What Are Bitter Almonds & Their Benefits

by John Staughton (BASc, BFA) last updated -

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If you haven’t added bitter almonds to your regular diet, you are missing out on a healthy and delicious snack that can provide a number of surprising health benefits.

What are Bitter Almonds?

Bitter almonds are the seeds of certain trees belonging to Prunus dulcis, namely those that grow in the Middle East and Asia. These seeds are often classified as nuts, but they aren’t true nuts and are actually a form of a drupe, where the seed is enclosed in an outer hull and a hard shell. While there are various types of almonds, bitter almonds are among the two most common, along with sweet almonds. Bitter almonds tend to be more useful in cooking oils and in culinary preparations, versus the common snack food that sweet almonds often represent.

Interestingly enough, raw bitter almonds contain certain toxins that can be lethal to humans, even in small doses. If you eat 7-10 bitter almonds that haven’t been processed (heated, boiled, baked etc.), you will consume a toxic level of hydrocyanic acid. For this reason, the raw form of bitter almonds is prohibited in certain countries, including the United States. Once a bitter almond is treated, however, the hydrocyanic acid is removed or neutralized, making these almonds safe to use in culinary applications.

Difference between Sweet Almonds & Bitter Almonds

Most people are familiar with sweet almonds, as these are the almonds you find in most desserts and nut mixes. Sweet almonds are far more common since non-sweet almonds are only produced in those trees which have a recessive gene. That single gene produces the bitter flavor. Sweet almonds are still commonly roasted or baked, similar to bitter almonds, but this isn’t necessary to protect against cyanide toxicity. Bitter almonds can have more than 40 times the hydrocyanic acid that non-sweet almonds possess.

A bowl of almonds placed on a wooden table

In terms of appearance, sweet almonds and bitter almonds are quite similar, both having brown skin and a white interior. However, bitter almonds tend to be slightly smaller and more of a point. Their flavor is the most distinguishing characteristic, however, and will be apparent if you eat a single nut. Due to the many unsaturated fats found in each bitter almond, they tend to have a shorter shelf life than sweet almonds. Therefore, any bitter almonds or products derived from them should be stored in airtight containers and kept away from direct sunlight, heat or excess moisture.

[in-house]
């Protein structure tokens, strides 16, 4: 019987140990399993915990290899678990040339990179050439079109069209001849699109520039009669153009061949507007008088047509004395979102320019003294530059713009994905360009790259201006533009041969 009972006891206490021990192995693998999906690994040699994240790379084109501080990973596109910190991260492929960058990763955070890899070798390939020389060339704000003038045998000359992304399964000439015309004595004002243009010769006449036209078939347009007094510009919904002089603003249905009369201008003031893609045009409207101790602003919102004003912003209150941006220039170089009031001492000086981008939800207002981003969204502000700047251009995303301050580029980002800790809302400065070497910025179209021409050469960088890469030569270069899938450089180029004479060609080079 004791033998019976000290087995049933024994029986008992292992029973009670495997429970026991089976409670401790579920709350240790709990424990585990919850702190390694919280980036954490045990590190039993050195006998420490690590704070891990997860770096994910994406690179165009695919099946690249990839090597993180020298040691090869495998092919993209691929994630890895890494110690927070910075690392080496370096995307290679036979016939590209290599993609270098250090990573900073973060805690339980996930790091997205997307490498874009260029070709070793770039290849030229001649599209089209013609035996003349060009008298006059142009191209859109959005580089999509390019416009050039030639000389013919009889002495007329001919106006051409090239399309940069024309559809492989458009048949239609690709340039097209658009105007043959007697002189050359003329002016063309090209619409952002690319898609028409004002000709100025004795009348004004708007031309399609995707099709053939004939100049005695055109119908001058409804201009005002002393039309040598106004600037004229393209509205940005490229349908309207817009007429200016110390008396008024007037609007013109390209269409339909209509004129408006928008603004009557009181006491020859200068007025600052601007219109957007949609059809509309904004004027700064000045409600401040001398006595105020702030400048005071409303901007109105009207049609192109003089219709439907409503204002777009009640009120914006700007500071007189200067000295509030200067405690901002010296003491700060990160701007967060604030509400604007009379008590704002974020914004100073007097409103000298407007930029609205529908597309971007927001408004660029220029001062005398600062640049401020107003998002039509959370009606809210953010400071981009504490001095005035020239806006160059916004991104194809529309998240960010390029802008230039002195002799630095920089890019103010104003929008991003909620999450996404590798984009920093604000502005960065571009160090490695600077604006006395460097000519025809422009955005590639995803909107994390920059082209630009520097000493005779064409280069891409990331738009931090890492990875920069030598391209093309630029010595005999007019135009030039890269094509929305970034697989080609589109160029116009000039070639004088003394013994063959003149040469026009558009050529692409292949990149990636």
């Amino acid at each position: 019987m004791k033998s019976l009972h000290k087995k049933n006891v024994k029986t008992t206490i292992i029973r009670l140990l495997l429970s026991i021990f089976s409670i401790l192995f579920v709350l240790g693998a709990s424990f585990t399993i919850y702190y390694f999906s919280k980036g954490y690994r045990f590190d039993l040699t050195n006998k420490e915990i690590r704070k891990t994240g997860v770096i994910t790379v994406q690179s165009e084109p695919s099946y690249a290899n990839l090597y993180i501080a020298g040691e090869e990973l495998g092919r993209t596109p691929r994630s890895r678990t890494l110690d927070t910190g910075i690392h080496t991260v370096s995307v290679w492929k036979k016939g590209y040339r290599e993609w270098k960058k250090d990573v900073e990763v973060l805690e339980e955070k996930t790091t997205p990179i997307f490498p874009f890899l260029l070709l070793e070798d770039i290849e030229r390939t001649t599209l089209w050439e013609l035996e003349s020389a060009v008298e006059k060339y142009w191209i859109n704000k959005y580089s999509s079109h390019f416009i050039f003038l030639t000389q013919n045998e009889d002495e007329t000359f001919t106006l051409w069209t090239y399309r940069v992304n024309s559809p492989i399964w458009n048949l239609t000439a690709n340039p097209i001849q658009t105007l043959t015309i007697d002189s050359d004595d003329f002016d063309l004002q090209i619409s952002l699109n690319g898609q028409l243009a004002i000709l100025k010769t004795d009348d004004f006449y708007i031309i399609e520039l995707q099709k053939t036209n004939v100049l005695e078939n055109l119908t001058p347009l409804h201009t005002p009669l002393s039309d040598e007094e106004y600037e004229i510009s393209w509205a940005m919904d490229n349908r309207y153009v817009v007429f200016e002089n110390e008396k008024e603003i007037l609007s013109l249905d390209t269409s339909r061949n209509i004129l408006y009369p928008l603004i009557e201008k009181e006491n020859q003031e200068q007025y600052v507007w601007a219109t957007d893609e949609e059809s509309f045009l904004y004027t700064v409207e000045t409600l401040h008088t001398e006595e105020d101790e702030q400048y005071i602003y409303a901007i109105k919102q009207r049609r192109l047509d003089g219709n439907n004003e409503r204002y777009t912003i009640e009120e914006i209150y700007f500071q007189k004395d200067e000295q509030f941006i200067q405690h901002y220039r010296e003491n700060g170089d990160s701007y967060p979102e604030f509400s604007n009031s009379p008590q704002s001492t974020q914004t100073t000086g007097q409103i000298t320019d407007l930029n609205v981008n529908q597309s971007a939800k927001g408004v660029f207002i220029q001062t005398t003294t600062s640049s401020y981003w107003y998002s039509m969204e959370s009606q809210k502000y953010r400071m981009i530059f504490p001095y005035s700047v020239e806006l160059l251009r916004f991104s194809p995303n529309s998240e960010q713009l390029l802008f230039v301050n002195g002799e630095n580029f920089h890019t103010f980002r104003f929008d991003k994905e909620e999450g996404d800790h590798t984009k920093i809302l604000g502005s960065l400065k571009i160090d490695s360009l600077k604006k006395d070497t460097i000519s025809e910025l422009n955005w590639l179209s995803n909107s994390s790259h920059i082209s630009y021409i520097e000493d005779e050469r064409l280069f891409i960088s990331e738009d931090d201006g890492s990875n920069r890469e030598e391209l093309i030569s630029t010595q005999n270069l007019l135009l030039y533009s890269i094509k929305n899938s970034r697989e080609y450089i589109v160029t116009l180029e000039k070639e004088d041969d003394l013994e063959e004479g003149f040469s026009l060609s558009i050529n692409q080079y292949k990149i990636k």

Bitter Almond Uses

When people think of using almonds, they are typically thinking of sweet almonds, but a bitter almond also has a number of uses. After heating these almonds in various ways, you can extract the essential oils from these nuts, which is a very good cooking oil, as it tends to have a stronger almond flavor than sweet almonds.

Medicinally speaking, bitter almond and its extracts were used for the treatment of spasms, respiratory distress, inflammation, and localized pain, both topically and internally consumed. In the past, unprocessed bitter almond has been used for certain health conditions, but due to the high risk of toxicity, this is no longer recommended.

Almonds of the bitter variety are also used in the production of certain cosmetic products, such as soaps, conditioners, and lotions. This type of almond is preferred both for its smell and high concentration of active ingredients that can help reduce inflammation and beautify the skin.

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About the Author

John Staughton is a traveling writer, editor, and publisher who earned his English and Integrative Biology degrees from the University of Illinois in Champaign, Urbana (USA). He is the co-founder of a literary journal, Sheriff Nottingham, and calls the most beautiful places in the world his office. On a perpetual journey towards the idea of home, he uses words to educate, inspire, uplift and evolve.

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